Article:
Stay up to date with notifications from The Independent

Notifications can be managed in browser preferences.

In Putin's Russia schoolchildren as young as 10 could be taught to fight

The training includes assembling assault rifles, shooting and parachute jumping

May Bulman
Sunday 22 May 2016 18:20 BST
Russia has seen a surge in nationalism since Moscow annexed Crimea in
Russia has seen a surge in nationalism since Moscow annexed Crimea in (Flickr)

Schoolchildren in Russia will soon be taught military skills such assembling assault rifles as part of a new drive by the Russian defence ministry.

The training will reportedly be carried out by a revived Soviet-era organisation called Yunarmiya - also known as the Young Army.

Skills taught will include assembling assault rifles, shooting and parachute jumping, as well as theoretical teaching such as military history and tactics.

The movement was launched today as a pilot scheme in the city of Yoraslavl, and is set to go nationwide in September.

Russia’s Ministry of Defense has said it will meet the “acute demand for the growing sense of patriotism and service to the country”, according to local Russian press.

Military education is already offered in schools, but the ministry hopes the pilot will make the country's “growing number of patriotic military movements” more structured.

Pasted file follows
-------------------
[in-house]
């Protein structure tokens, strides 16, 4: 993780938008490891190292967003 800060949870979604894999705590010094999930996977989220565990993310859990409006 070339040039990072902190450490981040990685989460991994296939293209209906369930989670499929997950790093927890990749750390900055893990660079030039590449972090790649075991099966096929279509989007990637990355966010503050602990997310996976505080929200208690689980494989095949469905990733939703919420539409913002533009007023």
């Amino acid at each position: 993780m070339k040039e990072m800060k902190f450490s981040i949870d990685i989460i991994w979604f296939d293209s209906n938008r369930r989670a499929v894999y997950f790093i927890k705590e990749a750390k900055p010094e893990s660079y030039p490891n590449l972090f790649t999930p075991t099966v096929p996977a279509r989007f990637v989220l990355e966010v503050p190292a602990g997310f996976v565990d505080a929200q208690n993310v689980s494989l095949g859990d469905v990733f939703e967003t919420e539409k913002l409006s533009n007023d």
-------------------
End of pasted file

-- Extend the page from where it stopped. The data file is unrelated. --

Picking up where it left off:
The age range of the students is not yet known - but reports say children could start the training as young as the age of 10.

Officials stress that the training will be in addition to normal existing lessons and that attendance will not be compulsory.

It is thought students will wear uniform and units will have their own “headquarters” and banner.

Russia has seen a surge in nationalism since Moscow annexed Crimea in 2014 and launched military campaigns in Ukraine and Syria.

Nationalist groups have been on the rise and in January the Russian government more than doubled funding for a ‘patriotic education’ programme.

Reaction to the introduction of military training appears to be mixed.

Valentina Melnikova, head of a soldiers' rights group in Russia, told local news Gazeta: “Attempts to militarise children are a violation of their rights".

But Russian citizens have said they are not surprised. A resident of Russia told The Independent: “Since the Russian-Ukraine conflict started the surge in nationalism is big, so it’s not surprising that this type of programs is being reintroduced.

“Most people take this stuff in stride. But Putin's propaganda machine is extremely effective.”

Join our commenting forum

Join thought-provoking conversations, follow other Independent readers and see their replies


Thank you for registering

Please refresh the page or navigate to another page on the site to be automatically logged inPlease refresh your browser to be logged in